Orphans of KatrinaPosted: Updated:
PHOENIX -- It's been almost five years since Hurricane Katrina ravaged the Gulf Region, killing nearly 2,000 people and leaving more than 250,000 with no place to call home. But they weren't the only ones displaced. A Valley woman shares her story of the many volunteers who risked it all to save the orphaned animals of Katrina.
“At first I thought it was a movie and then I realized it was a city, an American city, and it was New Orleans,” Karen O’Toole said.
O'Toole is talking about the devastation Hurricane Katrina delivered five years ago this month.
“There was a helicopter panning and I realized over all those homes that 60 percent of those homes had multiple pets inside them and I'm thinking, wow, they're all dying inside right now,” O’Toole said.
This realization put her and many other volunteers in a race against time to save all the abandoned animals in New Orleans. O’Toole tells the story in her new book called "Orphans of Katrina."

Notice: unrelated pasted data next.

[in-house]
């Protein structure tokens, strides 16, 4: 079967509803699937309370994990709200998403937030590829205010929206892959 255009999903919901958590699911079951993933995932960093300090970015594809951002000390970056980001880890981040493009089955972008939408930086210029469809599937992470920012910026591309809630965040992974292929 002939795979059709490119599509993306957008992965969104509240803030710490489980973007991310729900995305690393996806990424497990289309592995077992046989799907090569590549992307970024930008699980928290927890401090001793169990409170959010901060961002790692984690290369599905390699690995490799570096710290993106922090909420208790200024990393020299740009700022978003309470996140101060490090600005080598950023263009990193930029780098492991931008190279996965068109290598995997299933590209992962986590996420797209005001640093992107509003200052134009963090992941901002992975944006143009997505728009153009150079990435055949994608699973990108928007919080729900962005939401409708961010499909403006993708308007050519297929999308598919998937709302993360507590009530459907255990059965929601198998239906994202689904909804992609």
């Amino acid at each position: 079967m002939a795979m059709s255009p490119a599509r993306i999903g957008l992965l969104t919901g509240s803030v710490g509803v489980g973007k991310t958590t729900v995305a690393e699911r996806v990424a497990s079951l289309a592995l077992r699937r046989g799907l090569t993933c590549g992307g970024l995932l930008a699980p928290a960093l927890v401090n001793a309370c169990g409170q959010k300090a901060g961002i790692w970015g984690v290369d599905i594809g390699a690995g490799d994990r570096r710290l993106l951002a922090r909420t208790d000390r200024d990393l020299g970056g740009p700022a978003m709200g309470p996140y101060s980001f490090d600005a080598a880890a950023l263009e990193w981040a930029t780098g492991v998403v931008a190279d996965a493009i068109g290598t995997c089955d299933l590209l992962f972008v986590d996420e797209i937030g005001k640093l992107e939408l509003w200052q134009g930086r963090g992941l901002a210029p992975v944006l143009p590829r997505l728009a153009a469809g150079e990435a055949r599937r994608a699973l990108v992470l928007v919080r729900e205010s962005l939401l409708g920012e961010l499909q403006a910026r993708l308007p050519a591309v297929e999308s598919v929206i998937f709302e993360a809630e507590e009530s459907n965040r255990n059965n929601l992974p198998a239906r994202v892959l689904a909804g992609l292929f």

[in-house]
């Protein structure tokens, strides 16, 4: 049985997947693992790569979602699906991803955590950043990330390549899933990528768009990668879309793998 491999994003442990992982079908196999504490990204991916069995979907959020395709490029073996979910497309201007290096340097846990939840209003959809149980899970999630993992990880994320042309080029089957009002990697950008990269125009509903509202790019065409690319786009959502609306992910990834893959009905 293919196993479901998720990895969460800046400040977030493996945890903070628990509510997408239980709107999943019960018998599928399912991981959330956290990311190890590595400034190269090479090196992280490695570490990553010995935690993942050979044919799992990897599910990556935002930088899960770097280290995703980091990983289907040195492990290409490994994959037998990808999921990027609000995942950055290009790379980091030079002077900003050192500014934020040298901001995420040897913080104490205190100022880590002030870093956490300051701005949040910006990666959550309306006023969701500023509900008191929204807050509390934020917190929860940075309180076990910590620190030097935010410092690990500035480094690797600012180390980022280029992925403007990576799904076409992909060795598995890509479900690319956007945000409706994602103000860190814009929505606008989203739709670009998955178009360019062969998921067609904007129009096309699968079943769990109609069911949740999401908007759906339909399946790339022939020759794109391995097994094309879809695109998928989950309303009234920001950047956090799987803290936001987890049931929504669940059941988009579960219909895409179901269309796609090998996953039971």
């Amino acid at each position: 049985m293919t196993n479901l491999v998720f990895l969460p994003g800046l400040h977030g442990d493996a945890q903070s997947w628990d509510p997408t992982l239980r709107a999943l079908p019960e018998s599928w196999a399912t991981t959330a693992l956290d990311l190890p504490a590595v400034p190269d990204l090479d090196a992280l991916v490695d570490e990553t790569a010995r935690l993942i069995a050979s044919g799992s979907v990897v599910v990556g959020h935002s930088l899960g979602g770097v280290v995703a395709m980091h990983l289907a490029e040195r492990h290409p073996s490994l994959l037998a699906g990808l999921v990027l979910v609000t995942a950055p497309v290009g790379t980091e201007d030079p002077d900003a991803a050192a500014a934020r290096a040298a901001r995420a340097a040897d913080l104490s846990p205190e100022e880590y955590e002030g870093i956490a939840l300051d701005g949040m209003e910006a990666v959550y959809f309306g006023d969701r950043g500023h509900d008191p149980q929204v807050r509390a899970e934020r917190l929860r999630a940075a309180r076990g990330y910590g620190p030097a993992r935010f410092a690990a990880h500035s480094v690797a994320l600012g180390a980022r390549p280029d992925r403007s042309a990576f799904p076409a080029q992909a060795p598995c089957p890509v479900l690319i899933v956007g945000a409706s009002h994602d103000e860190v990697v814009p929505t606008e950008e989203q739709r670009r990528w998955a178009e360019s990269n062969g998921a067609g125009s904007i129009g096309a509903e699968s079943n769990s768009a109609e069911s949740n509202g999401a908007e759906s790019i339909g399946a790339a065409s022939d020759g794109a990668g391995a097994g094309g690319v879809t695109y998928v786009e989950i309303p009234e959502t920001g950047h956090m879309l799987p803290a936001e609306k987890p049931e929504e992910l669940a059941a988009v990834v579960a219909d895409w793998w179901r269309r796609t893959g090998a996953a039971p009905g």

“The reason I started to write it was because all the books coming out were these happy reunion stories and glory photo albums of animals swimming to safety and that's not what happened in New Orleans,” O’Toole said.
O’Toole lived in a parking lot for four months. Every day she and others went out looking for animals, even breaking into abandoned homes, trying to find any of them alive.
“The next thing you knew is you shut the door behind you to contain the animal and you're in a fight of your life with an animal that wants to kill you,” O’Toole said. “It’s because he's scared to death, starving to death, lost his family, went through a hurricane and now he hears windows breaking and people show up.”
But the stories of animal survival and heartbreak in Katrina aren't O’Toole’s only passion. She's also concerned about what is going on in the shelter system today and what you can do locally.
In the book, O’Toole also talks about adopting animals from places like Maricopa County Animal Care and Control plus the importance of spaying and neutering and having proper identification. She said doing these small things can be the difference between life and death in or out of a disaster.
“You have to spay and neuter,” O’Toole said. “You have to put identification on your pet. These are not big things and this probably will save their lives.”